Tag Archives: British Raj

India Gate vs. India

August 15 marked the 65 anniversary of India’s Independence from foreign rule and colonialism. September 21 will mark the 155 anniversary of the recapture of Delhi by the British and the end of the first valiant rebellion against foreign rule.

Between May 11, 1857 and May 21, 1857, Delhi was free of the British. The rebel soldiers had chosen Bahadur Shah Zafar as their leader and since the Red Fort was where he lived, the Lal Qila came to be seen as the centre of the First War of Independence. Delhi was seen as the heart of India and Lal Qila was the heart of Delhi and that is why once the British recaptured Delhi they wasted no time in arresting Bahadur Shah Zafar and quickly moving into the fort. Continue reading India Gate vs. India

From Dehli to New Delhi, it wasn’t 1911

Amidst the cacophony of celebrating 100 years of Delhi, several details seem to have escaped the attention of our ever vigilant media, both print and electronic. This post is to draw your attention to a few of these ‘details’ in an attempt to place the celebrations in what appears to this author to be the correct perspective.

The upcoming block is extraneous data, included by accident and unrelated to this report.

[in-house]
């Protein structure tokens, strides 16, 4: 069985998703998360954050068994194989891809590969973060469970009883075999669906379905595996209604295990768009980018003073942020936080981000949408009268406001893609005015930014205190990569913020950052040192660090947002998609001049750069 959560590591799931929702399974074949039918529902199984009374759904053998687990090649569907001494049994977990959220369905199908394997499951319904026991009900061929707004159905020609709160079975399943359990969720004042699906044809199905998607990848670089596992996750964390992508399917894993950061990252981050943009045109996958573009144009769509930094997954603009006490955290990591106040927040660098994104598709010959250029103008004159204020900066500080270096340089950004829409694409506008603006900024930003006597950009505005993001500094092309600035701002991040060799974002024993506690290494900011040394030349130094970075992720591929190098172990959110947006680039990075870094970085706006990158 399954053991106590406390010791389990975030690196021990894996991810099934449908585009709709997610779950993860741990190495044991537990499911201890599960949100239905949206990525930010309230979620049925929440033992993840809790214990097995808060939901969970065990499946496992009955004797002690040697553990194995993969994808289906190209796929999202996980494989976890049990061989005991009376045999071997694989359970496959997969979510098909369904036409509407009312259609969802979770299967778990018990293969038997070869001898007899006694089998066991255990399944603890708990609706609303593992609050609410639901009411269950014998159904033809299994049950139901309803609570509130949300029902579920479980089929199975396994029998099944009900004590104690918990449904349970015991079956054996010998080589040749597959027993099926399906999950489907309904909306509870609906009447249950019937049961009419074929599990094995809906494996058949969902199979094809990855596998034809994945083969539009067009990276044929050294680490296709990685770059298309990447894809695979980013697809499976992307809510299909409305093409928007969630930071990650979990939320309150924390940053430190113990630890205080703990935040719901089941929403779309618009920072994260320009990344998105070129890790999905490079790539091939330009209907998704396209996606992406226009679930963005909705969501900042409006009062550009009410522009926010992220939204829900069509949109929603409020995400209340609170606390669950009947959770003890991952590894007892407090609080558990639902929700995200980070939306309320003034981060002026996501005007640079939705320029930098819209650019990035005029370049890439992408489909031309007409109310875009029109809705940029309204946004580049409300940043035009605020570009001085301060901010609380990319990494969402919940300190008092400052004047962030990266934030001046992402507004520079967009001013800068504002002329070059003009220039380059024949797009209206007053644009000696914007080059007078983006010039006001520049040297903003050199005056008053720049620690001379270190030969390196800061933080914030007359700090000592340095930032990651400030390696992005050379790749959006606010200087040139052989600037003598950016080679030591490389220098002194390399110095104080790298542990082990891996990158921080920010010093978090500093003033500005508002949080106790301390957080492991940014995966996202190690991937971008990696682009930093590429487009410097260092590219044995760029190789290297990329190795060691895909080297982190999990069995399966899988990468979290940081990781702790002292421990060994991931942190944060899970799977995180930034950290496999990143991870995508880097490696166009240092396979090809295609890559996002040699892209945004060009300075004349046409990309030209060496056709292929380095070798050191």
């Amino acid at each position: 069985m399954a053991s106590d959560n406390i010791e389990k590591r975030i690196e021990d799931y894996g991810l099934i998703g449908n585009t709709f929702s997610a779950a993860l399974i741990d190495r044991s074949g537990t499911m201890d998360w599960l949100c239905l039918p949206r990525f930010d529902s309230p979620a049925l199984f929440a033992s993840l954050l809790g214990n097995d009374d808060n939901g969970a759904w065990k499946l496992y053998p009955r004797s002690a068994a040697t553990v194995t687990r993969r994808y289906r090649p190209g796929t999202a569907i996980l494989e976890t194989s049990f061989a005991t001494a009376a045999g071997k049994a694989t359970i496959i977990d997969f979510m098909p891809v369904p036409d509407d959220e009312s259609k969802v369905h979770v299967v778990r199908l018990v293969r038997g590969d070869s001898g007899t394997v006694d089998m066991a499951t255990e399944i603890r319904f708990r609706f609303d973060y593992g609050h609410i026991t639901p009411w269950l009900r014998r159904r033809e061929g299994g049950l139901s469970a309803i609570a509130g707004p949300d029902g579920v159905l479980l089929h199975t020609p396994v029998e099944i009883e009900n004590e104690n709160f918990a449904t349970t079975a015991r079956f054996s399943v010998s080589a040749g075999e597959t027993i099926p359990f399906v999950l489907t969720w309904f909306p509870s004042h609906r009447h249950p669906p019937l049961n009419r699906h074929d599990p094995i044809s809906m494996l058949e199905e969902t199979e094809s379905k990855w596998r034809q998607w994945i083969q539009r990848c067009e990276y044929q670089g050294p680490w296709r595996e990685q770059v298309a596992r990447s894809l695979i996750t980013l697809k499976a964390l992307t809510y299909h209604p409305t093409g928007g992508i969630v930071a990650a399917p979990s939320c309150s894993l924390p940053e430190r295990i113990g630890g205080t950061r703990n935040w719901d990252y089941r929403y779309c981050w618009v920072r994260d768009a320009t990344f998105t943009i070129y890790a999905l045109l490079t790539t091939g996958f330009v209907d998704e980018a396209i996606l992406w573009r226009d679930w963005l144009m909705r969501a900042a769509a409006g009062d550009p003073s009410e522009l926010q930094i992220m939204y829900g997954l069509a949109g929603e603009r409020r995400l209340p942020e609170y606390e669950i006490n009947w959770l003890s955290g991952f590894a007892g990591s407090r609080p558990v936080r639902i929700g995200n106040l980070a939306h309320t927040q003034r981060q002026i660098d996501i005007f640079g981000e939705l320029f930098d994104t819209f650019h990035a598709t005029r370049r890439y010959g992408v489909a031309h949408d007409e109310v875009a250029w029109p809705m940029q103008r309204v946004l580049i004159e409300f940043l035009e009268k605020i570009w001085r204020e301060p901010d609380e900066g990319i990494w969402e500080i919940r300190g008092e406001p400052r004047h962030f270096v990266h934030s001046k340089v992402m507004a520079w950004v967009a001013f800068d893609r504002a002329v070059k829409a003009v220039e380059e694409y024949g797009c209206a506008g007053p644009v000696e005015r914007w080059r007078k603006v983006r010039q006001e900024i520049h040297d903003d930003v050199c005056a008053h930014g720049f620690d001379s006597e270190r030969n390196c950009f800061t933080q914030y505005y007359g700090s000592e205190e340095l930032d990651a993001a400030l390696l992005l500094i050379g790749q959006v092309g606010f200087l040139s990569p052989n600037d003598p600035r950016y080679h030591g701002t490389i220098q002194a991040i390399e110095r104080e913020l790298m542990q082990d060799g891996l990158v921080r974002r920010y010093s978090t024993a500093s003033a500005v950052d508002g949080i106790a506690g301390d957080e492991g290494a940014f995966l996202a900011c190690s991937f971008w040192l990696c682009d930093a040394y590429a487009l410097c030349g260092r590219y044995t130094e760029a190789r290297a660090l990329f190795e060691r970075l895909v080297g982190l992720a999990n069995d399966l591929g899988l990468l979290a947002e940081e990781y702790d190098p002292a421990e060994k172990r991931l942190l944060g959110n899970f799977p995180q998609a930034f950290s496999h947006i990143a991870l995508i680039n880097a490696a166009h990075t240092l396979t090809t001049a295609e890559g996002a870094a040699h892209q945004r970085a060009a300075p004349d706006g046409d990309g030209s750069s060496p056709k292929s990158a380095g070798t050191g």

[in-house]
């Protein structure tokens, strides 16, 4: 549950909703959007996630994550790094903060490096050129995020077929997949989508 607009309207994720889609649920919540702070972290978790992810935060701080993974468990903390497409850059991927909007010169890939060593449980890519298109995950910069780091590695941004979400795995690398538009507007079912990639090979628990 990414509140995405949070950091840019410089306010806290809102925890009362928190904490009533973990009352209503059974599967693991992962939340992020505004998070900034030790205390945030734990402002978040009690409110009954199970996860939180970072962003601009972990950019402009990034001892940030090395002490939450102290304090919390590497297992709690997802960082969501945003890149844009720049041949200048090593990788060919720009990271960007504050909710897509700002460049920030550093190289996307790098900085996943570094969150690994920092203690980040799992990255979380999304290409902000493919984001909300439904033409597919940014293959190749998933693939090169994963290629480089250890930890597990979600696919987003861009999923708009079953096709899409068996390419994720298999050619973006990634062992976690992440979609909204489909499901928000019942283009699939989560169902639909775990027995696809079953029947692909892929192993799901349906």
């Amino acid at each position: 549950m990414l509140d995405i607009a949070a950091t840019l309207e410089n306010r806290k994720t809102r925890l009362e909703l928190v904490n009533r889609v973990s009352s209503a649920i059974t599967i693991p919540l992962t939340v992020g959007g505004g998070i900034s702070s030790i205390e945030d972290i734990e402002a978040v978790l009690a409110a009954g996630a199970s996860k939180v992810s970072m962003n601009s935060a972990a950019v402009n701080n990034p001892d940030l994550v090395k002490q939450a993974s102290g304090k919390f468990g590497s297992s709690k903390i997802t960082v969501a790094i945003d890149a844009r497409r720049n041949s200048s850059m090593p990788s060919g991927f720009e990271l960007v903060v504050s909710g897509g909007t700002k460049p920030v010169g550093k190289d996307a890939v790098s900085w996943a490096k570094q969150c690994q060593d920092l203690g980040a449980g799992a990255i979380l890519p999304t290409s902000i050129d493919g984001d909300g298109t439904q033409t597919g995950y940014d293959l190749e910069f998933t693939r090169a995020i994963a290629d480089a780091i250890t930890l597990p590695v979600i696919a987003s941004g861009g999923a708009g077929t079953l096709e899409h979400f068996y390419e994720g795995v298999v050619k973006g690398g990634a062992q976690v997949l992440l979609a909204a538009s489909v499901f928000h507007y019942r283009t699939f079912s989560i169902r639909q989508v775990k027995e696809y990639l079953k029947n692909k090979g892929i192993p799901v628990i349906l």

The 12th of December, 2011, can not by any stretch of imagination be described the centenary of Delhi, because there were at least 7 Dehlis before New Delhi came up, in fact 9 Dehlis if one were to add Kilokhri and Kotla Mubarakpurpur, Dehlis in their own right, to the generally accepted list of Qila Rai Pithora, Siri, Tughlaqabad, Jahan Panah, Firozeshah Kotla, Din Panah or Sher Garh or Purana Qila and Shahjahanabad. All of these came up at different times from the  11th century to the 17th century and all of these were more than a 100 years ago.

All that the 12th of December 2011 can claim to be the centenary of, therefore, is New Delhi. Let us look at even that claim a little more closely. What exactly transpired on the 12th of December 1911 that is causing so much excitement a 100 years later? Continue reading From Dehli to New Delhi, it wasn’t 1911

History in Stone and Metal

Photo by Bhanu Pratap Singh / Round Table India

A prominent Dalit academic once told me that when a Dalit entered the seminar room, the rest of them should feel uncomfortable. Given the monumental oppression Dalits face, this should be the least consequence of Dalits getting a voice.

I am reminded of this when I think of Mayawati’s gigantic Dalit memorials that have changed Lucknow’s landscape.

Continue reading History in Stone and Metal